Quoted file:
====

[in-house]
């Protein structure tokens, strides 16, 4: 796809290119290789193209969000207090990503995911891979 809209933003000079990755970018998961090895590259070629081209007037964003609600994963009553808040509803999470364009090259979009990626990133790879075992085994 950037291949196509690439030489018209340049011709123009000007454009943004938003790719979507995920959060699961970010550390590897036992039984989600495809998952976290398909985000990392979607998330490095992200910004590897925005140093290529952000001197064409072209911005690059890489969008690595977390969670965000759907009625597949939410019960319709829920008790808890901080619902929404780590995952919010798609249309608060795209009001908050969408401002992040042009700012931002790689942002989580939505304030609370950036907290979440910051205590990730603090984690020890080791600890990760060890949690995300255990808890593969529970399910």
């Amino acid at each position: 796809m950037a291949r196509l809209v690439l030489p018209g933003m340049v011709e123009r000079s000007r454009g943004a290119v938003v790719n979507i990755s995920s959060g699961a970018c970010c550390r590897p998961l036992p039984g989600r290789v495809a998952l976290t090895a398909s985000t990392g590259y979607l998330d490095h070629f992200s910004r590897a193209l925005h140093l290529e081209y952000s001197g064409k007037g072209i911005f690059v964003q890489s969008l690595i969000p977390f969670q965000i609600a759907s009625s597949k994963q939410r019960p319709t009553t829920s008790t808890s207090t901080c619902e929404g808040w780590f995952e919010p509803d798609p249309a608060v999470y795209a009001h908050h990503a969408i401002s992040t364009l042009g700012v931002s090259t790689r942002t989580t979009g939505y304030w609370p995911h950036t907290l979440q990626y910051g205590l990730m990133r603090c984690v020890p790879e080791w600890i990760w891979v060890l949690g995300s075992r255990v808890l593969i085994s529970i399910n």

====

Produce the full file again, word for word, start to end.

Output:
[in-house]
């Protein structure tokens, strides 16, 4: 796809290119290789193209969000207090990503995911891979 809209933003000079990755970018998961090895590259070629081209007037964003609600994963009553808040509803999470364009090259979009990626990133790879075992085994 950037291949196509690439030489018209340049011709123009000007454009943004938003790719979507995920959060699961970010550390590897036992039984989600495809998952976290398909985000990392979607998330490095992200910004590897925005140093290529952000001197064409072209911005690059890489969008690595977390969670965000759907009625597949939410019960319709829920008790808890901080619902929404780590995952919010798609249309608060795209009001908050969408401002992040042009700012931002790689942002989580939505304030609370950036907290979440910051205590990730603090984690020890080791600890990760060890949690995300255990808890593969529970399910």
């Amino acid at each position: 796809m950037a291949r196509l809209v690439l030489p018209g933003m340049v011709e123009r000079s000007r454009g943004a290119v938003v790719n979507i990755s995920s959060g699961a970018c970010c550390r590897p998961l036992p039984g989600r290789v495809a998952l976290t090895a398909s985000t990392g590259y979607l998330d490095h070629f992200s910004r590897a193209l925005h140093l290529e081209y952000s001197g064409k007037g072209i911005f690059v964003q890489s969008l690595i969000p977390f969670q965000i609600a759907s009625s597949k994963q939410r019960p319709t009553t829920s008790t808890s207090t901080c619902e929404g808040w780590f995952e919010p509803d798609p249309a608060v999470y795209a009001h908050h990503a969408i401002s992040t364009l042009g700012v931002s090259t790689r942002t989580t979009g939505y304030w609370p995911h950036t907290l979440q990626y910051g205590l990730m990133r603090c984690v020890p790879e080791w600890i990760w891979v060890l949690g995300s075992r255990v808890l593969i085994s529970i399910n």